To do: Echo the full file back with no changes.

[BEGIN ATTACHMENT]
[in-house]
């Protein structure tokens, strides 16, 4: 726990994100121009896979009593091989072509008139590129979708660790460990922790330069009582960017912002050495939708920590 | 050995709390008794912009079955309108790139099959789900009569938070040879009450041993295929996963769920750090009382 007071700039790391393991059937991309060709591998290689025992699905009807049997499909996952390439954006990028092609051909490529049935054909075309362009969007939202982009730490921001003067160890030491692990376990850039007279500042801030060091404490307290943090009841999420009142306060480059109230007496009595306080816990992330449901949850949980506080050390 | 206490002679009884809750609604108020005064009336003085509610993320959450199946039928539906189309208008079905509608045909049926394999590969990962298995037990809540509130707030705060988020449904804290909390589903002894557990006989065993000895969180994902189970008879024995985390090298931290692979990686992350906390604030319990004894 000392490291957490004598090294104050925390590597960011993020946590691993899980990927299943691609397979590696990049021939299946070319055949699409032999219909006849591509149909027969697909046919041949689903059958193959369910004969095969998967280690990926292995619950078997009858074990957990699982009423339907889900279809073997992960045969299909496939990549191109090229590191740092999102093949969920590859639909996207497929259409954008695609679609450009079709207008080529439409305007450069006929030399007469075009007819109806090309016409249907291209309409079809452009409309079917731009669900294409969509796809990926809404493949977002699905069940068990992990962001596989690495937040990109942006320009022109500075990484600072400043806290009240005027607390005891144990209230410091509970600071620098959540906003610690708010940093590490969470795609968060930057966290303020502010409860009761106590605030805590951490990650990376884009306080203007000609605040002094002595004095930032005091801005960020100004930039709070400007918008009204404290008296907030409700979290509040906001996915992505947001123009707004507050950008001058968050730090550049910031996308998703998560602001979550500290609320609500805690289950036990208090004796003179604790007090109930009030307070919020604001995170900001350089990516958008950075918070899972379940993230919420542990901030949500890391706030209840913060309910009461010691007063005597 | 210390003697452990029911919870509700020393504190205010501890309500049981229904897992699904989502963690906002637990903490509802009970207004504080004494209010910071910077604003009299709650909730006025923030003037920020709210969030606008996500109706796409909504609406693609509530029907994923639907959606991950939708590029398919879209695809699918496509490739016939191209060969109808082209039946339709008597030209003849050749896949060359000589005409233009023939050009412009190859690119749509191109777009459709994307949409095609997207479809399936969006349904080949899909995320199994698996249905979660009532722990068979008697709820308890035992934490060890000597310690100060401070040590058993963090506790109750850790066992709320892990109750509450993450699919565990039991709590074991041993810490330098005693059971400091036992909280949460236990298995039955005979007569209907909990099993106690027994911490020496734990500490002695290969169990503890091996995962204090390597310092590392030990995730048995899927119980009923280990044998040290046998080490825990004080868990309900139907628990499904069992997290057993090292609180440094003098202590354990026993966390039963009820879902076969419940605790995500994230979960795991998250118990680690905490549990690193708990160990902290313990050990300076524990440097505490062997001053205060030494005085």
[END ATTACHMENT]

[in-house]
């Protein structure tokens, strides 16, 4: 726990994100121009896979009593091989072509008139590129979708660790460990922790330069009582960017912002050495939708920590 | 050995709390008794912009079955309108790139099959789900009569938070040879009450041993295929996963769920750090009382 007071700039790391393991059937991309060709591998290689025992699905009807049997499909996952390439954006990028092609051909490529049935054909075309362009969007939202982009730490921001003067160890030491692990376990850039007279500042801030060091404490307290943090009841999420009142306060480059109230007496009595306080816990992330449901949850949980506080050390 | 206490002679009884809750609604108020005064009336003085509610993320959450199946039928539906189309208008079905509608045909049926394999590969990962298995037990809540509130707030705060988020449904804290909390589903002894557990006989065993000895969180994902189970008879024995985390090298931290692979990686992350906390604030319990004894 000392490291957490004598090294104050925390590597960011993020946590691993899980990927299943691609397979590696990049021939299946070319055949699409032999219909006849591509149909027969697909046919041949689903059958193959369910004969095969998967280690990926292995619950078997009858074990957990699982009423339907889900279809073997992960045969299909496939990549191109090229590191740092999102093949969920590859639909996207497929259409954008695609679609450009079709207008080529439409305007450069006929030399007469075009007819109806090309016409249907291209309409079809452009409309079917731009669900294409969509796809990926809404493949977002699905069940068990992990962001596989690495937040990109942006320009022109500075990484600072400043806290009240005027607390005891144990209230410091509970600071620098959540906003610690708010940093590490969470795609968060930057966290303020502010409860009761106590605030805590951490990650990376884009306080203007000609605040002094002595004095930032005091801005960020100004930039709070400007918008009204404290008296907030409700979290509040906001996915992505947001123009707004507050950008001058968050730090550049910031996308998703998560602001979550500290609320609500805690289950036990208090004796003179604790007090109930009030307070919020604001995170900001350089990516958008950075918070899972379940993230919420542990901030949500890391706030209840913060309910009461010691007063005597 | 210390003697452990029911919870509700020393504190205010501890309500049981229904897992699904989502963690906002637990903490509802009970207004504080004494209010910071910077604003009299709650909730006025923030003037920020709210969030606008996500109706796409909504609406693609509530029907994923639907959606991950939708590029398919879209695809699918496509490739016939191209060969109808082209039946339709008597030209003849050749896949060359000589005409233009023939050009412009190859690119749509191109777009459709994307949409095609997207479809399936969006349904080949899909995320199994698996249905979660009532722990068979008697709820308890035992934490060890000597310690100060401070040590058993963090506790109750850790066992709320892990109750509450993450699919565990039991709590074991041993810490330098005693059971400091036992909280949460236990298995039955005979007569209907909990099993106690027994911490020496734990500490002695290969169990503890091996995962204090390597310092590392030990995730048995899927119980009923280990044998040290046998080490825990004080868990309900139907628990499904069992997290057993090292609180440094003098202590354990026993966390039963009820879902076969419940605790995500994230979960795991998250118990680690905490549990690193708990160990902290313990050990300076524990440097505490062997001053205060030494005085």